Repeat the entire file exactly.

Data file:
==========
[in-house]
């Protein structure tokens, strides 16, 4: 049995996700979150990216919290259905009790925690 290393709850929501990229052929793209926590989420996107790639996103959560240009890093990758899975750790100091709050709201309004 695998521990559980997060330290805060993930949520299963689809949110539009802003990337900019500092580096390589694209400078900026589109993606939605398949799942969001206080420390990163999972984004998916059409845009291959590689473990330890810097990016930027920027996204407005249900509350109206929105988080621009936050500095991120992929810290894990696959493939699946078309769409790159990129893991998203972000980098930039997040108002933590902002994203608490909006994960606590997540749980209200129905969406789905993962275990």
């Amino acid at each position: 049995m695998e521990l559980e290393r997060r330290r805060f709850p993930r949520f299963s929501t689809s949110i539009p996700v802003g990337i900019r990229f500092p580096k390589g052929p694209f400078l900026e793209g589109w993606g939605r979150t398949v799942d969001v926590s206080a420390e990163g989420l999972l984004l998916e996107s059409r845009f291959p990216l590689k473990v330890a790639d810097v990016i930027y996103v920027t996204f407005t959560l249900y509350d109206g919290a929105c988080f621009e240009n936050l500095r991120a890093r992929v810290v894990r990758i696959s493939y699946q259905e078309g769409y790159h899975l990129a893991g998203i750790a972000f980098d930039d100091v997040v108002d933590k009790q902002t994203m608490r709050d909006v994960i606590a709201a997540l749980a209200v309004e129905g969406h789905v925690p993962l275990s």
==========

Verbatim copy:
[in-house]
């Protein structure tokens, strides 16, 4: 049995996700979150990216919290259905009790925690 290393709850929501990229052929793209926590989420996107790639996103959560240009890093990758899975750790100091709050709201309004 695998521990559980997060330290805060993930949520299963689809949110539009802003990337900019500092580096390589694209400078900026589109993606939605398949799942969001206080420390990163999972984004998916059409845009291959590689473990330890810097990016930027920027996204407005249900509350109206929105988080621009936050500095991120992929810290894990696959493939699946078309769409790159990129893991998203972000980098930039997040108002933590902002994203608490909006994960606590997540749980209200129905969406789905993962275990």
């Amino acid at each position: 049995m695998e521990l559980e290393r997060r330290r805060f709850p993930r949520f299963s929501t689809s949110i539009p996700v802003g990337i900019r990229f500092p580096k390589g052929p694209f400078l900026e793209g589109w993606g939605r979150t398949v799942d969001v926590s206080a420390e990163g989420l999972l984004l998916e996107s059409r845009f291959p990216l590689k473990v330890a790639d810097v990016i930027y996103v920027t996204f407005t959560l249900y509350d109206g919290a929105c988080f621009e240009n936050l500095r991120a890093r992929v810290v894990r990758i696959s493939y699946q259905e078309g769409y790159h899975l990129a893991g998203i750790a972000f980098d930039d100091v997040v108002d933590k009790q902002t994203m608490r709050d909006v994960i606590a709201a997540l749980a209200v309004e129905g969406h789905v925690p993962l275990s």